The change has been planned for months and was already required for some students since last fall. But the new mandate also has the potential to be a costly mistake for some individuals if they overlook the new monthly messages from the Department of Veterans Affairs.
“If you fail to verify enrollment for two consecutive months, your [housing] payments will be placed on hold,” department officials warned in a message explaining the verification requirement. “By regularly verifying your enrollment, you protect your GI Bill entitlement by preventing charges for classes or training you did not attend.”
As many colleges begin their spring semesters this month, some students could be seeing the verification messages for the first time — or potentially ignoring them as unwanted spam.
VA plans to send the messages out on the last day of each month, and give students several days to respond before deactivating the links.
Department officials have been encouraging students to sign up for text message verification or email alerts for months, in the hopes that no one would be caught off guard by the new requirement.
Late last month, as part of that campaign, VA officials also released a new video on how to sign up for text message alerts.
The housing stipend linked to Post-9/11 GI Bill benefits is designed to help students avoid the need for an after-school job to pay for rent and groceries cost.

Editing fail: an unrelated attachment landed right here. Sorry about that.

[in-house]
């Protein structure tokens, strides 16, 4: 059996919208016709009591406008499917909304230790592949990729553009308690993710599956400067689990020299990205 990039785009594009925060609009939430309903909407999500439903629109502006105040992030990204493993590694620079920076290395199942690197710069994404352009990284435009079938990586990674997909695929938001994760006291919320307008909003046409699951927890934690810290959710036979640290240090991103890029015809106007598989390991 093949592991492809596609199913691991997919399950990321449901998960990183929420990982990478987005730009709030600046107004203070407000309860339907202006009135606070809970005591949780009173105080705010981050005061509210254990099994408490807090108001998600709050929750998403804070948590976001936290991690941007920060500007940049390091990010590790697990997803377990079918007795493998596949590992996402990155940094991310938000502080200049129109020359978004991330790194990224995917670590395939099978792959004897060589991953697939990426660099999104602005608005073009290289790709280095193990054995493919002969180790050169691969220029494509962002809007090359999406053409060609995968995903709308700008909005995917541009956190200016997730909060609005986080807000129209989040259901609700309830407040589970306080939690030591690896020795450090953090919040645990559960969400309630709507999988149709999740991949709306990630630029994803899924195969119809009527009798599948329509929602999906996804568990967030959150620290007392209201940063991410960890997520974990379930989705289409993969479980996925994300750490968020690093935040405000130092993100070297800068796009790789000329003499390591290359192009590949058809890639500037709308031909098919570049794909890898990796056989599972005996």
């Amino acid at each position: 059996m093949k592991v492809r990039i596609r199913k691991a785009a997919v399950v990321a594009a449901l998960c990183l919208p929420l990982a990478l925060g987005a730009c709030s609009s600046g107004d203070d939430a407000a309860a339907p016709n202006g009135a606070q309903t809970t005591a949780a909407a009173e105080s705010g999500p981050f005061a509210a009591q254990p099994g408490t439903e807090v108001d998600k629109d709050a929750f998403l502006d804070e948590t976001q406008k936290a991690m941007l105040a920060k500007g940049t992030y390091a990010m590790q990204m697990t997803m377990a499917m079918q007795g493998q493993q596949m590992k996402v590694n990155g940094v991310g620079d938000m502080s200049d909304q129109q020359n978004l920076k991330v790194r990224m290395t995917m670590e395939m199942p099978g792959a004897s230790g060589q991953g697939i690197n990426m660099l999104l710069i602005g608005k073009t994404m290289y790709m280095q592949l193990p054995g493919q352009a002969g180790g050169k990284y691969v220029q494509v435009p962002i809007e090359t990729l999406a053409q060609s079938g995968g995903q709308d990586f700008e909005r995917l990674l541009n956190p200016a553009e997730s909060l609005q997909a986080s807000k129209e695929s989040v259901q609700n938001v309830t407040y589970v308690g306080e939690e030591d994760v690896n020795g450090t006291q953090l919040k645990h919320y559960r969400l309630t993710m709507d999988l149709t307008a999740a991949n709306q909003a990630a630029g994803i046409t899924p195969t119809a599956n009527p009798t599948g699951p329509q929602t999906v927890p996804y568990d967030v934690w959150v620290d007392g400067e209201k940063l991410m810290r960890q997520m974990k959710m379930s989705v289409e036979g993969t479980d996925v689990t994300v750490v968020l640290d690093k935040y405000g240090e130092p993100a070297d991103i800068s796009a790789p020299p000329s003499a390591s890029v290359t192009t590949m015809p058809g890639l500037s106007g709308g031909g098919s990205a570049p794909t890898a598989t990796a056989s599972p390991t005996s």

Since payouts are based on the location of the student and the school, the stipend can range from a few hundred dollars to more than $2,000 a month in the most costly cities. Losing that money could have serious financial consequences for students and their families.
About 360,000 students are attending classes on the Post-9/11 GI Bill this year. Of that total, about half will be affected by the new verification changes.
Students with additional questions on the new verification requirements can visit the department’s website for more information.
Leo covers Congress, Veterans Affairs and the White House for Military Times. He has covered Washington, D.C. since 2004, focusing on military personnel and veterans policies. His work has earned numerous honors, including a 2009 Polk award, a 2010 National Headliner Award, the IAVA Leadership in Journalism award and the VFW News Media award.